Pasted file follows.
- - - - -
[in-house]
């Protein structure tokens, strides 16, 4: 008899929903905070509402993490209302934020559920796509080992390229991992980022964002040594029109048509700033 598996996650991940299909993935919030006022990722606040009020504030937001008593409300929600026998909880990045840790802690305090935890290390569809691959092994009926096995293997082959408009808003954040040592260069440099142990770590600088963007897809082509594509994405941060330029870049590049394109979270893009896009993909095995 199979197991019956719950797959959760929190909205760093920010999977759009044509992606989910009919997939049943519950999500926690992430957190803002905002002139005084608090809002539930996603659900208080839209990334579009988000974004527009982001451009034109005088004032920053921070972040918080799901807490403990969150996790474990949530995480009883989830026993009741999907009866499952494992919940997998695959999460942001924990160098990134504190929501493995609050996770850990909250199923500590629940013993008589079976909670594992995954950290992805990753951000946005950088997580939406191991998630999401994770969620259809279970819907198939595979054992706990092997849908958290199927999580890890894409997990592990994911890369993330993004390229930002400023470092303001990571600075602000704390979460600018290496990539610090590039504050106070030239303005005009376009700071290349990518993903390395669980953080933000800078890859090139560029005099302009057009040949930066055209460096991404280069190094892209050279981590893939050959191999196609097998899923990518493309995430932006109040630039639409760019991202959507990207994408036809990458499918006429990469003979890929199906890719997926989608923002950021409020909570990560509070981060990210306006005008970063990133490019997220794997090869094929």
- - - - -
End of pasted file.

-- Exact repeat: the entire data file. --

[in-house]
């Protein structure tokens, strides 16, 4: 008899929903905070509402993490209302934020559920796509080992390229991992980022964002040594029109048509700033 598996996650991940299909993935919030006022990722606040009020504030937001008593409300929600026998909880990045840790802690305090935890290390569809691959092994009926096995293997082959408009808003954040040592260069440099142990770590600088963007897809082509594509994405941060330029870049590049394109979270893009896009993909095995 199979197991019956719950797959959760929190909205760093920010999977759009044509992606989910009919997939049943519950999500926690992430957190803002905002002139005084608090809002539930996603659900208080839209990334579009988000974004527009982001451009034109005088004032920053921070972040918080799901807490403990969150996790474990949530995480009883989830026993009741999907009866499952494992919940997998695959999460942001924990160098990134504190929501493995609050996770850990909250199923500590629940013993008589079976909670594992995954950290992805990753951000946005950088997580939406191991998630999401994770969620259809279970819907198939595979054992706990092997849908958290199927999580890890894409997990592990994911890369993330993004390229930002400023470092303001990571600075602000704390979460600018290496990539610090590039504050106070030239303005005009376009700071290349990518993903390395669980953080933000800078890859090139560029005099302009057009040949930066055209460096991404280069190094892209050279981590893939050959191999196609097998899923990518493309995430932006109040630039639409760019991202959507990207994408036809990458499918006429990469003979890929199906890719997926989608923002950021409020909570990560509070981060990210306006005008970063990133490019997220794997090869094929």